The New York Times recently reported that the average CEO made nearly $10 million last year. That's the average salary for CEOs at 179 large companies. The average worker, on the other hand, earns just under $30,000 per year, according to the Bureau of Labor Statistics. This means that CEOs now take home upwards of 250 times the average worker's wage.
What is it about the American labor market that produces such massive inequality?
The problem is not that a few fat cats are pulling ahead of the pack. The rest of us have seen little change or even falling income, in inflation-adjusted terms. In the past three decades, economic growth has generally benefited only those at the very top of the income ladder.
Since 1973, the bottom fifth of families have seen their income fall by an average of 0.2 percent per year, while the bottom 40 percent have seen no growth at all. At the same time, the top fifth of families have seen their income rise by 1.1 percent per year. The growth in inequality abated—but did not reverse course—during the high employment years of the late 1990s. Since the recession of the early 2000s, however, inequality has begun to grow again. Families whose total income places them in the bottom fifth of households lost ground, as their incomes fell by 1.9 percent, to $17,984 between 2002 and 2003, while income for those in the top income brackets rose—by 1.1 percent, up to $86,867.
Growing inequality over the past few years has been accompanied by economic growth and rising productivity. Between 2003 and 2004, the gross domestic product increased by 3.0 percent and productivity increased by 4 percent. But it was not enough to generate strong job growth. As of March, four years after the recession began, the economy has generated only 415,000 net new jobs. Had the share of Americans working remained at its 2000 level, 4.5 million more people would have had jobs by now.
It wasn't always this way. Economic growth used to benefit all families. In the decades after World War II up until 1973, family income grew at about the same pace for families across the income distribution. The bottom fifth of families saw their income rise by an average of 2.6 percent per year, as did the top fifth of families.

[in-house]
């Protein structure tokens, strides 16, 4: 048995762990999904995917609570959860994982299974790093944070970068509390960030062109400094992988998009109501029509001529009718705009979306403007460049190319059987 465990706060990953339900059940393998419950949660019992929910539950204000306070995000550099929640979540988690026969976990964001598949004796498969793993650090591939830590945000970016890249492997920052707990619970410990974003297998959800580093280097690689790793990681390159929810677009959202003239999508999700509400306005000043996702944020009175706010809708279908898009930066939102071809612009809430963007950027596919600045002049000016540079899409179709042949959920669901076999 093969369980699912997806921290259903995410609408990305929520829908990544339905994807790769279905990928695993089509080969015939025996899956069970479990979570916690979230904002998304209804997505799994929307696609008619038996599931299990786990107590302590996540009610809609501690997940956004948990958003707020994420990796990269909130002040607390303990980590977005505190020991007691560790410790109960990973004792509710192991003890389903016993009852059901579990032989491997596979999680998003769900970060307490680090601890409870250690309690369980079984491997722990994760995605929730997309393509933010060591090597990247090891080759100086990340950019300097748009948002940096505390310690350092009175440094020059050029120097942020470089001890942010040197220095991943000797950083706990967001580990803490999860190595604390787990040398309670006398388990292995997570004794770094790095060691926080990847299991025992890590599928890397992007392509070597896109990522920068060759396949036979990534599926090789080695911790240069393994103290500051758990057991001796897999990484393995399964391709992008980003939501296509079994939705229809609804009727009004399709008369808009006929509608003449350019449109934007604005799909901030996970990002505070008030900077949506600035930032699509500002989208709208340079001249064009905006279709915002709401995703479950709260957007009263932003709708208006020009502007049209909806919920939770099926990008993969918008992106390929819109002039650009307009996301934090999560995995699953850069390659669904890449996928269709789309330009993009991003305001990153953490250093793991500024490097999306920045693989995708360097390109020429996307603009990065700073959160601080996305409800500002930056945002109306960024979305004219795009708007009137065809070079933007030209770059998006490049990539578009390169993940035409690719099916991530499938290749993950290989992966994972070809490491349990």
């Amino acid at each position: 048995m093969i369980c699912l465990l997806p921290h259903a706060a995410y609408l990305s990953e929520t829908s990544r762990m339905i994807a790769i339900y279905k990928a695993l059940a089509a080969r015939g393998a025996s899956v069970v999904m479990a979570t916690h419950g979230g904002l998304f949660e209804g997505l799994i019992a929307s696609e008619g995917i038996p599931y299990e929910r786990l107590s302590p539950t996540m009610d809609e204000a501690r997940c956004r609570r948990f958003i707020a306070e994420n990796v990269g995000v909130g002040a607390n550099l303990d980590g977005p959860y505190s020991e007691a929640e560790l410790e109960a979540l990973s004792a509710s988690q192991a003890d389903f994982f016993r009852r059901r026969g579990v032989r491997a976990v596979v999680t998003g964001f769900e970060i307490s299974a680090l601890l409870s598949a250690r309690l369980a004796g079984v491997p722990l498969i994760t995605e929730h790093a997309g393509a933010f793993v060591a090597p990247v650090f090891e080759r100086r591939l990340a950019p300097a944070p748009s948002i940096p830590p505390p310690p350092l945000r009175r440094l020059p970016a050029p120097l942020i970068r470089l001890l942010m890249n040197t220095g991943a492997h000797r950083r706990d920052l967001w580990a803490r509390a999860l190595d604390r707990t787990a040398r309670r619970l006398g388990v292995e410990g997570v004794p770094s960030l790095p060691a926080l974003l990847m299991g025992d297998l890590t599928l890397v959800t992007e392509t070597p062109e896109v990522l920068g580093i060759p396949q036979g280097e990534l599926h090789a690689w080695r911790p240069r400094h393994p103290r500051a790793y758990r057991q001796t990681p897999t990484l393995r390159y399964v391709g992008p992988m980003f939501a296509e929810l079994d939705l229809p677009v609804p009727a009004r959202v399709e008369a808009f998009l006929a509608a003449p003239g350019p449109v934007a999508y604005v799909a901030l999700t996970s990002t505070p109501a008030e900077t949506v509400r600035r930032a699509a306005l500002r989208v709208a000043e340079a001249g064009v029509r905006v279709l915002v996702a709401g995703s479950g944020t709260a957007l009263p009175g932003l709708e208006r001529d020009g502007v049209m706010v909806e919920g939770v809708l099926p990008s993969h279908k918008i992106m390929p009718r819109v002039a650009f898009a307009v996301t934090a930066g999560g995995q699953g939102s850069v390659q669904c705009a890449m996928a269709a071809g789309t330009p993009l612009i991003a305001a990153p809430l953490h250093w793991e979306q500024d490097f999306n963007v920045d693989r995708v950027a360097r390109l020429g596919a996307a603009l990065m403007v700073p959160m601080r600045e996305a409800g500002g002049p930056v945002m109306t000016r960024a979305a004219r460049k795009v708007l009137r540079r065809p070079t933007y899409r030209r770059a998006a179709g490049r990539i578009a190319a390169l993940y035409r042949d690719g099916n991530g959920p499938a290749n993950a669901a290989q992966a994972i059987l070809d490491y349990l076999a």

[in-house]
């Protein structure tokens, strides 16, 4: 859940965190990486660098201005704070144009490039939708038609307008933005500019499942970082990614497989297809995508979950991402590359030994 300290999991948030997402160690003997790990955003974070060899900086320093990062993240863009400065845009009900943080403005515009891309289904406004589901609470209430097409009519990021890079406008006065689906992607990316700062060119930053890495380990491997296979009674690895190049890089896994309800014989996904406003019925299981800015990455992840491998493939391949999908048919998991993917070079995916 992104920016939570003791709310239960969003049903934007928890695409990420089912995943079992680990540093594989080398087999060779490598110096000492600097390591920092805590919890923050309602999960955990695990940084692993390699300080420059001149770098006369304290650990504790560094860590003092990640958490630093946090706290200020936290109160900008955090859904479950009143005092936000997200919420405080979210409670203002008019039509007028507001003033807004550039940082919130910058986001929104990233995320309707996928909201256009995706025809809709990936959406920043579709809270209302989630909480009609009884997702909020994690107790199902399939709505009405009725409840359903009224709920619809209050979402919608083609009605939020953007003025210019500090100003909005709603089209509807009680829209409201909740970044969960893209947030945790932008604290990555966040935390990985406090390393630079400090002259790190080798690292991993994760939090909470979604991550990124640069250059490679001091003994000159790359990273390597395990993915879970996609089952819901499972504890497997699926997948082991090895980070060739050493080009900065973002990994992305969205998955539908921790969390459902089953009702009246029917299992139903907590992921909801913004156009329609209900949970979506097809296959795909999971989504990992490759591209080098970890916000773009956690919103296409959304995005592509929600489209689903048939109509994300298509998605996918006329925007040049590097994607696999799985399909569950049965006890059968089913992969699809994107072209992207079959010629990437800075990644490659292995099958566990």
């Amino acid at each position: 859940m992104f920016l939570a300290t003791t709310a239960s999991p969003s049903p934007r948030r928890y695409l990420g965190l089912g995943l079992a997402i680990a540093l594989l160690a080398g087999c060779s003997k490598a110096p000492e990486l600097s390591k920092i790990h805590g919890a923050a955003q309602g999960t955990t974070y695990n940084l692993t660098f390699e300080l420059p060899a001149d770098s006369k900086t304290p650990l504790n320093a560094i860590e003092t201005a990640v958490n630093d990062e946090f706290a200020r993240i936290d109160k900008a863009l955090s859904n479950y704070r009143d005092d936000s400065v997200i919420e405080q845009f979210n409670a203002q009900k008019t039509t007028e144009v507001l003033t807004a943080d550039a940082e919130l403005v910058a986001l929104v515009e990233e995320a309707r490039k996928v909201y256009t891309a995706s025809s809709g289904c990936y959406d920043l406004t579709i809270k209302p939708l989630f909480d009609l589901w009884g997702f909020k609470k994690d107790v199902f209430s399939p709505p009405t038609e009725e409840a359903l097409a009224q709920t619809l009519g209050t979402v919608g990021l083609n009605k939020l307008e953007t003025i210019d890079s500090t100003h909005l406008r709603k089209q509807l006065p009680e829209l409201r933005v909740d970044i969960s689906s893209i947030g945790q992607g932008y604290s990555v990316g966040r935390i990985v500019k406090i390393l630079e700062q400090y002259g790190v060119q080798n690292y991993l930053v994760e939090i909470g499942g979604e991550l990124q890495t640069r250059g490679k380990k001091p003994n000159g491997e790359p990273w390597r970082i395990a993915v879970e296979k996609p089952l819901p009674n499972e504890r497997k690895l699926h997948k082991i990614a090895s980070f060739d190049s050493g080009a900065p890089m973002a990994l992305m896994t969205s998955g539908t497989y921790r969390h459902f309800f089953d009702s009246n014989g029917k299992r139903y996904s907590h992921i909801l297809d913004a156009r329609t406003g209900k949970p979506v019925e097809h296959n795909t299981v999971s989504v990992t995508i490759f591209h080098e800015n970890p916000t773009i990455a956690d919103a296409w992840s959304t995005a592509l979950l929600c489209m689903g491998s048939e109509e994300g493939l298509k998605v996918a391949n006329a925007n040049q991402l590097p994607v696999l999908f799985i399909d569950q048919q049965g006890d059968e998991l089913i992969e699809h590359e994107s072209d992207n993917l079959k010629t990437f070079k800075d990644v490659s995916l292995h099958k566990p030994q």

What's changed? The disconnect between economic growth and incomes is the result of a shift in the balance of power away from workers towards CEOs and corporate profitability. While wages have been falling, after-tax profits have grown by 18.2 percent in 2004 and 14.3 percent in 2003.
There are no longer countervailing forces to prevent the wealthy from appropriating all the gains from growth. Labor is no longer a strong force to be reckoned with and government is not protecting worker's paychecks. Unions used to provide good jobs for a third of America's workers. Now, union density in the private sector has dipped into the single digits.
When baby boomers were growing up, the government took responsibility for ensuring decent labor standards. Congress passed legislation that protected workers, and regulatory bodies such as OSHA and EEOC enforced these protections. Today, young people entering the workforce are faced with a virtually unregulated labor market as Congress has essentially abdicated its responsibility to provide a decent floor for workers. A prime example is the minimum wage, which has not been increased since 1997.
Another example is the crisis in health care. By closing their eyes to the most pressing concern facing Americans, Congress has left families on their own to struggle with fewer resources and safety nets. Without a level floor for wages, benefits, or working conditions regulated by the government, business is free to compete on the basis of lower compensation.
It's time Congress looked around and noticed that for most of us, the American Dream is a far-away fiction. While CEOs earn more than they can possibly spend, most Americans are struggling to make ends meet on less.
Dr. Heather Boushey is a research economist with the Center for Economic and Policy Research in Washington, D.c=